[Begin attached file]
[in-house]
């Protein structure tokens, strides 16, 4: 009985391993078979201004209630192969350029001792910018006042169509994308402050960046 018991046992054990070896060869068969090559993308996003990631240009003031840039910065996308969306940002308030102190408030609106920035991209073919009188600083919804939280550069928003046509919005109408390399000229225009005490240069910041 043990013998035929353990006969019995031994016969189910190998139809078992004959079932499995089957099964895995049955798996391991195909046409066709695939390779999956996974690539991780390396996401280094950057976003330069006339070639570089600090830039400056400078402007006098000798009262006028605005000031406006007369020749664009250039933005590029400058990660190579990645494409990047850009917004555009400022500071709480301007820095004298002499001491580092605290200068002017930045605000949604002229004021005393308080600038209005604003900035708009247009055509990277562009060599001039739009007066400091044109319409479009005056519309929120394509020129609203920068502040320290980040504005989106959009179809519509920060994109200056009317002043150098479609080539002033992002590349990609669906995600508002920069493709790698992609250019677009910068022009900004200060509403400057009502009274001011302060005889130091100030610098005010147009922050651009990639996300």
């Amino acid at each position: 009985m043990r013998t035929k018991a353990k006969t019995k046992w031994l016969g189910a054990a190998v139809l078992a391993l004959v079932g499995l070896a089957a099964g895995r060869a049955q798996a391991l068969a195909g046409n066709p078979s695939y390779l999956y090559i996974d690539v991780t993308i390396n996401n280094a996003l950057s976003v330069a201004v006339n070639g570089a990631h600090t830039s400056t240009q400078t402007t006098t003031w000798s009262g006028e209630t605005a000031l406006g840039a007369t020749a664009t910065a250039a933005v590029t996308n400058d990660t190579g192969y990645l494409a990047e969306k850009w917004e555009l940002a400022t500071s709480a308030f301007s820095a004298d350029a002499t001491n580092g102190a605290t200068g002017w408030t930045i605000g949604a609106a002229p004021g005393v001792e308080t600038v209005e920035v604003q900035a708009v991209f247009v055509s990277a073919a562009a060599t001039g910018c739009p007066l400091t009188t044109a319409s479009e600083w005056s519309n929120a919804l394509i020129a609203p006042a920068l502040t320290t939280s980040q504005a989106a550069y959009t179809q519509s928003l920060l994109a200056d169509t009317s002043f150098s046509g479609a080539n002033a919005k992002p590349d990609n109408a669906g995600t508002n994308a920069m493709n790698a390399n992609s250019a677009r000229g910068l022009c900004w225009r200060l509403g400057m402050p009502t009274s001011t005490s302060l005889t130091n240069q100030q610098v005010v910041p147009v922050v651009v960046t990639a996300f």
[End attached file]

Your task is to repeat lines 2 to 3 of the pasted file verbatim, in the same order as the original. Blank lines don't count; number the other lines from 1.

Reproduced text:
């Protein structure tokens, strides 16, 4: 009985391993078979201004209630192969350029001792910018006042169509994308402050960046 018991046992054990070896060869068969090559993308996003990631240009003031840039910065996308969306940002308030102190408030609106920035991209073919009188600083919804939280550069928003046509919005109408390399000229225009005490240069910041 043990013998035929353990006969019995031994016969189910190998139809078992004959079932499995089957099964895995049955798996391991195909046409066709695939390779999956996974690539991780390396996401280094950057976003330069006339070639570089600090830039400056400078402007006098000798009262006028605005000031406006007369020749664009250039933005590029400058990660190579990645494409990047850009917004555009400022500071709480301007820095004298002499001491580092605290200068002017930045605000949604002229004021005393308080600038209005604003900035708009247009055509990277562009060599001039739009007066400091044109319409479009005056519309929120394509020129609203920068502040320290980040504005989106959009179809519509920060994109200056009317002043150098479609080539002033992002590349990609669906995600508002920069493709790698992609250019677009910068022009900004200060509403400057009502009274001011302060005889130091100030610098005010147009922050651009990639996300």
């Amino acid at each position: 009985m043990r013998t035929k018991a353990k006969t019995k046992w031994l016969g189910a054990a190998v139809l078992a391993l004959v079932g499995l070896a089957a099964g895995r060869a049955q798996a391991l068969a195909g046409n066709p078979s695939y390779l999956y090559i996974d690539v991780t993308i390396n996401n280094a996003l950057s976003v330069a201004v006339n070639g570089a990631h600090t830039s400056t240009q400078t402007t006098t003031w000798s009262g006028e209630t605005a000031l406006g840039a007369t020749a664009t910065a250039a933005v590029t996308n400058d990660t190579g192969y990645l494409a990047e969306k850009w917004e555009l940002a400022t500071s709480a308030f301007s820095a004298d350029a002499t001491n580092g102190a605290t200068g002017w408030t930045i605000g949604a609106a002229p004021g005393v001792e308080t600038v209005e920035v604003q900035a708009v991209f247009v055509s990277a073919a562009a060599t001039g910018c739009p007066l400091t009188t044109a319409s479009e600083w005056s519309n929120a919804l394509i020129a609203p006042a920068l502040t320290t939280s980040q504005a989106a550069y959009t179809q519509s928003l920060l994109a200056d169509t009317s002043f150098s046509g479609a080539n002033a919005k992002p590349d990609n109408a669906g995600t508002n994308a920069m493709n790698a390399n992609s250019a677009r000229g910068l022009c900004w225009r200060l509403g400057m402050p009502t009274s001011t005490s302060l005889t130091n240069q100030q610098v005010v910041p147009v922050v651009v960046t990639a996300f």